For a guy who is only coming into his prime, Carlos Condit has been around the block a few times. Everyone knows that the 27-year-old became the WEC’s welterweight champion and defended it three times successfully before that weight division was integrated into the UFC. That part has been spotlit by television and other media.
But, for a kid that ditched his fair share of school while growing up in New Mexico, when he first broke the news that he was going down to Juarez, Mexico to step into a fight with Nick Roscoria, in a cage, for a promotion called the Aztec Challenge when mixed martial arts were still in the dark ages, while barely old enough to vote . . . well, it came off as a bit ominous to the people around him.
Namely, his mom.
“I remember I had just turned 18, and I told my mom I was going to do a cage fight in Juarez, and she was not too happy, and she kind of freaked out because nobody knew what it was,” he says. “And there were a lot of rumors spread about MMA that weren’t true. But you know what, the event was pretty professional. It was even better than some of the events I’ve done stateside, so it was pretty cool.”
Made all the more cool because his debut was successful; he beat Roscoria by way of a rear naked choke in the first round. He says that his mom has long since come around “now that she sees it as a legit thing,” and probably because her son—who wrestled from age nine—is actually very good at beating people up. (He does concede that she and his father, the Chief of Staff for New Mexico Governor, Bill Richardson, still cover their eyes from time to time when he steps in the cage).
Since that night south of the border, Condit—who first walked into Greg Jackson’s gym when he was 15 years old—has compiled a 25-5 professional record, with every fight becoming a little more high-profile, a little more intriguing. A little forward in the mix of contenders to the welterweight throne.
His upcoming fight with Dan Hardy at UFC 120 on October 16 in London, England, is compelling on multiple levels. For one, it’s rare for two guys to come together who both credit the Teenage Mutant Ninja Turtles as some of their earliest inspirations. Yet, here it is the case. Then you look at the way each guy fights, and the first thing that comes to mind is “sick,” the youthful antonym for “totally intriguing.”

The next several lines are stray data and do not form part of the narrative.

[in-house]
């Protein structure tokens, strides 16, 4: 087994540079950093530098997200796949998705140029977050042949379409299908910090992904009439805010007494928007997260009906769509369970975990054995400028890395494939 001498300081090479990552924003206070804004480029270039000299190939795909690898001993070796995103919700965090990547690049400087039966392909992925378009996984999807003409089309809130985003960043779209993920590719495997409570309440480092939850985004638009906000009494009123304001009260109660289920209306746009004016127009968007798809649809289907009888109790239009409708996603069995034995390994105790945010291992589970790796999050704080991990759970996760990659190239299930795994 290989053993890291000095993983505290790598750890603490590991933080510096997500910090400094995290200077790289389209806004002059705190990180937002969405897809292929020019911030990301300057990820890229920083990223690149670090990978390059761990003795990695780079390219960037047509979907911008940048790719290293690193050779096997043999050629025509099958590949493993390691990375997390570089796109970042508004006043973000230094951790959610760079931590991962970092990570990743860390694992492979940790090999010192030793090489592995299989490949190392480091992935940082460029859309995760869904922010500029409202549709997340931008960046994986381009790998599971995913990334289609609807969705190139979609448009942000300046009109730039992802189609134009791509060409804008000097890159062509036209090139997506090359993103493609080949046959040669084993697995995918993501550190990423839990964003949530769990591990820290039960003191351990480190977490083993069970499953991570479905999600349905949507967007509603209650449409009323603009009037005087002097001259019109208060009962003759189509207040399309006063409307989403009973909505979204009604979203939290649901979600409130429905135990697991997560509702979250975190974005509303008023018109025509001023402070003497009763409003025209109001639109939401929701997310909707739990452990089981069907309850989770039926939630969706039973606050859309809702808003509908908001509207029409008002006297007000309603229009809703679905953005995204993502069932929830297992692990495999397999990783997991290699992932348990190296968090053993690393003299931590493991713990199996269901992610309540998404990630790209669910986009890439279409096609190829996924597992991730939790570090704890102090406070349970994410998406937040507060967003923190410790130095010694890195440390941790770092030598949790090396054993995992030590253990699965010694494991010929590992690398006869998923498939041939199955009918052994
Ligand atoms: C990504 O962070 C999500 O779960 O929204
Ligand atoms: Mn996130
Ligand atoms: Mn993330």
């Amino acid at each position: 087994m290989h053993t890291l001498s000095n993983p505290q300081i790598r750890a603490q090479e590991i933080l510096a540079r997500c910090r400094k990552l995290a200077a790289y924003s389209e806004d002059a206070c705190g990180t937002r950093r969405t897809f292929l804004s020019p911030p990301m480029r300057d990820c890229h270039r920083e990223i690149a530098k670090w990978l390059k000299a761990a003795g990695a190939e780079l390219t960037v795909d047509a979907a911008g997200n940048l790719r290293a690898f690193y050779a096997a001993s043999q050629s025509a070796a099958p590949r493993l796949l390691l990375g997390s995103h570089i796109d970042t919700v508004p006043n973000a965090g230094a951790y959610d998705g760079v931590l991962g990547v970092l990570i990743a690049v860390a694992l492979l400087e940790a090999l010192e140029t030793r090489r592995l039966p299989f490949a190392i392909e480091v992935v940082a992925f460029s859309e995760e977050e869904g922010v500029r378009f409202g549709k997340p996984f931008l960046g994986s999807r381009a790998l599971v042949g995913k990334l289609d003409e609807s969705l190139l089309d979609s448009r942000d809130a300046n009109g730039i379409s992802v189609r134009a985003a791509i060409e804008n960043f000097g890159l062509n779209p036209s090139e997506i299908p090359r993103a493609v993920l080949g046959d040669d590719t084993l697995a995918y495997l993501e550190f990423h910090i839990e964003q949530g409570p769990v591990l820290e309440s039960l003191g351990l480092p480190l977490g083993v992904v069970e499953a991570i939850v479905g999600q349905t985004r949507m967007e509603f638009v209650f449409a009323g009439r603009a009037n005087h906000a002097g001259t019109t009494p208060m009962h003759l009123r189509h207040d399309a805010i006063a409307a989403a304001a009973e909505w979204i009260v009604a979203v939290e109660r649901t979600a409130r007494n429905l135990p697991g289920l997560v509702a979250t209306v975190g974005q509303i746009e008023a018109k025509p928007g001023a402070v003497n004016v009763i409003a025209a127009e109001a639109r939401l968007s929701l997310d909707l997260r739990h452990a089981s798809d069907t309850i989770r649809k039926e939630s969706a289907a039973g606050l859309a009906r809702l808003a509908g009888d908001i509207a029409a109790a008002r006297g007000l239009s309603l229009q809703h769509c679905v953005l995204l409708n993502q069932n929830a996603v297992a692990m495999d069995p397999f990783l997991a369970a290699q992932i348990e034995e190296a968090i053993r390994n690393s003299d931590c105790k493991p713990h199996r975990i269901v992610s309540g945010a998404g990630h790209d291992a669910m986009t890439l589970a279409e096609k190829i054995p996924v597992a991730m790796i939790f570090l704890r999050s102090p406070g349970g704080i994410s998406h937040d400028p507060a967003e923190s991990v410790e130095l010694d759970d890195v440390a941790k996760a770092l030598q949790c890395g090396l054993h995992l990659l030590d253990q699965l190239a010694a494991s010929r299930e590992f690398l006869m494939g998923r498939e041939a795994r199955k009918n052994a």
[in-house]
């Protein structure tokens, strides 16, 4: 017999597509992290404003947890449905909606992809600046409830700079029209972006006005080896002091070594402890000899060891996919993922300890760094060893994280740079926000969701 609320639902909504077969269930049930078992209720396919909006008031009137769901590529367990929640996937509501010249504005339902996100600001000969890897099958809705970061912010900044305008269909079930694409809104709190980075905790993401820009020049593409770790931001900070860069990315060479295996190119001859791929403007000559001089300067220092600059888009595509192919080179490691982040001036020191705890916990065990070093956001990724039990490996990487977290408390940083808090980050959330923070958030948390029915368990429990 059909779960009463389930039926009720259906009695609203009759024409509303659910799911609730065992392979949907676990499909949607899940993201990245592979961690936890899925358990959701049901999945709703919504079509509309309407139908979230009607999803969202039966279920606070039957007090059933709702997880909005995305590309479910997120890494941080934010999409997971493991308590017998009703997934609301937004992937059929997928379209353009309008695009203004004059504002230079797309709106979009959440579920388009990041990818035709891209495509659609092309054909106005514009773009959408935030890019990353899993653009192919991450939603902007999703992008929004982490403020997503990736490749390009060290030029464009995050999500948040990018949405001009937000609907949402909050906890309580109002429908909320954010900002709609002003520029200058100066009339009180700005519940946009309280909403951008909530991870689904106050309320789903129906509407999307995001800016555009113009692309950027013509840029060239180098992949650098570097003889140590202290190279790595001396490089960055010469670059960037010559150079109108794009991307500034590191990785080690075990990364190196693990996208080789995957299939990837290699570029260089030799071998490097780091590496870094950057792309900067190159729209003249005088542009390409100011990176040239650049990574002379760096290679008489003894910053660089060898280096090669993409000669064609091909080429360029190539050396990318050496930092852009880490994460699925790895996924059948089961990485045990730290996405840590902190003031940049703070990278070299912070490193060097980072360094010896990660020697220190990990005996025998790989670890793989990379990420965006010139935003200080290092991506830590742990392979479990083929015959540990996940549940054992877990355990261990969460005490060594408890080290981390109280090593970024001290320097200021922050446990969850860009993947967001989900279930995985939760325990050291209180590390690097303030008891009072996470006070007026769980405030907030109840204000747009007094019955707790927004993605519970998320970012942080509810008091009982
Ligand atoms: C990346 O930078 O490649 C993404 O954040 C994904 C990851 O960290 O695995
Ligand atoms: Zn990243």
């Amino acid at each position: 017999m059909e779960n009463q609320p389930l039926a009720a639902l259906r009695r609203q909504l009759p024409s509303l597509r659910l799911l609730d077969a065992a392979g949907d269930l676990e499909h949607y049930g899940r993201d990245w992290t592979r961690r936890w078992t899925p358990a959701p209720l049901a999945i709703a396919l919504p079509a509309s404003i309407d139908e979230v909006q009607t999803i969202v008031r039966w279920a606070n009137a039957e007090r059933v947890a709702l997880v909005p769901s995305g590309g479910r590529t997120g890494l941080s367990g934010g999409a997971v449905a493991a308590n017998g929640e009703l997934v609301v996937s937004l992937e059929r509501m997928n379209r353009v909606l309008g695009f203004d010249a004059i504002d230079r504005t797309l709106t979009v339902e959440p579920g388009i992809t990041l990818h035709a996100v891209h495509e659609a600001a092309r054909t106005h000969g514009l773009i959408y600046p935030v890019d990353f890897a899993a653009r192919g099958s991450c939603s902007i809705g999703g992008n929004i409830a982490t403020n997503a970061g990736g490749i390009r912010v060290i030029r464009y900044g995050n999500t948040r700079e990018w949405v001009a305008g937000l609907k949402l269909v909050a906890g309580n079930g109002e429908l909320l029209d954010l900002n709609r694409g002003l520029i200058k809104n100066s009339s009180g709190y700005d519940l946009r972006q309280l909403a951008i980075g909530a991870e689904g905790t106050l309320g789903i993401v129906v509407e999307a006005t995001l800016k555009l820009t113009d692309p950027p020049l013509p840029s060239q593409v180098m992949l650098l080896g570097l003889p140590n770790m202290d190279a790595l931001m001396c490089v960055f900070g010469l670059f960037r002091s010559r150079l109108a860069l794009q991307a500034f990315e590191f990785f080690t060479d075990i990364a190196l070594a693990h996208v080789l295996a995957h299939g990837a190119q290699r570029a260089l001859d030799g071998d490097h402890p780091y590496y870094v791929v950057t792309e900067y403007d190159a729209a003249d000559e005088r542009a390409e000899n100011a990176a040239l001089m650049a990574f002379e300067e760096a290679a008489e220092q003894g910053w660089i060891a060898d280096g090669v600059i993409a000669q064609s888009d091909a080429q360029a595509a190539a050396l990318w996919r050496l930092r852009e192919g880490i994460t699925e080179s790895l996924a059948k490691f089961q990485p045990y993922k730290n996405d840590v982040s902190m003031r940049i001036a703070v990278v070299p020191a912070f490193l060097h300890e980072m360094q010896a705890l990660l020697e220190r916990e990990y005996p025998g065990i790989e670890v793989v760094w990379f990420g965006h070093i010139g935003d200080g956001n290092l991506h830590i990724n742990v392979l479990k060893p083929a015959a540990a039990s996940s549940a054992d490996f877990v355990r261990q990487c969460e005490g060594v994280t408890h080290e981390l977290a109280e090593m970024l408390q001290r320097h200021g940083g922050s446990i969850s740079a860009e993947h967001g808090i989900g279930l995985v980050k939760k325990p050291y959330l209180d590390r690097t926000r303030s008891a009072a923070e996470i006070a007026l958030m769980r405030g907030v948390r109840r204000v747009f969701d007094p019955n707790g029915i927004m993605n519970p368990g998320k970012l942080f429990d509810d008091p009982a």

“He’s a very, very dangerous striker for sure,” says the “Natural Born Killer,” who is coming off a third-round TKO over Rory MacDonald at UFC 115 in Vancouver. “You know, I really—I hadn’t thought about fighting him, but given the situation I was in after fighting MacDonald, it makes sense. I knew that Dan Hardy had a fight coming up, and he hadn’t had an opponent named, and I thought it would be the perfect fight for me.”
The exciting part?
“I think he’s going to bring it, and he’s going to try and kick my ass,” he says. “He’s fighting in front of his home crowd, and I am sure he doesn’t want to be embarrassed . . . but that’s exactly what I intend to do.”
That’s what Condit’s been doing of late, having won 10 of his last 11 fights, and having finished nine of them. His lone defeat was his UFC debut in a very close split decision to fellow contender, Martin Kampmann. That fight could have gone either way.
But Condit’s legacy goes back much further. In 2006, on the ridiculously stacked Rumble on the Rock 9 card, he was one of the more unknown fighters among Anderson Silva, Frank Trigg, Jake Shields and Yushin Okami. Yet, he made a statement that night by submitting a prime Frank Trigg via arm triangle before losing a decision to Shields. Since then, he has been on a warpath, with victories over Jake Ellenberger and Hiromitsu Miura among others.
Yet, there’s been one conspicuous difference from how he’s been finishing guys then to now. After submitting 13 opponents in all and four guys in a row—including John Alessio, Brock Larson and Carlo Prater in the WEC—it’s been over two-and-a-half years since he made a guy tap.
“I think my game has evolved and I end up in situations where I’d rather pound somebody out than submit them,” he says. “And also—people are getting better. They see that I am good at submissions and they train to avoid submissions.”
There’s avoiding, and then there’s refusing to tap, and Hardy is one of those who belong to the latter group. Everyone remembers the kimura attempts that Georges St-Pierre applied on Hardy at UFC 111 in Newark this past March, how he survived some pretty gruesome scenes to make it to the end. Hardy ended up dropping a unanimous decision that night, and theoretically this is an advantage that Condit feels he has. His training crew in Albuquerque—Greg Jackson and company—are very familiar with “The Outlaw,” having prepped St-Pierre for his title defense.
“I haven’t had a chance to train with St-Pierre,” Condit says. “He hasn’t been down here in New Mexico since spring, which was around the time I was having my son. But, I train with the people he trains with everyday. I got the guys who made his game plan for Hardy in my corner.”
Though Hardy (23-7, 1 NC) has never lost a UFC fight in his native U.K., Condit doesn’t have any trepidation heading over there to rearrange history.
“I realize it’s his hometown, but he can’t bring them into the cage with him,” he says. “It’s just me and him in there; the crowd doesn’t matter. But it’s an exciting fight. I want to be in those sorts of fights, the ones the fans want to see. People love to see knockdown, drag-em-out fights. That’s why people watch MMA, and that’s why I asked for this fight.”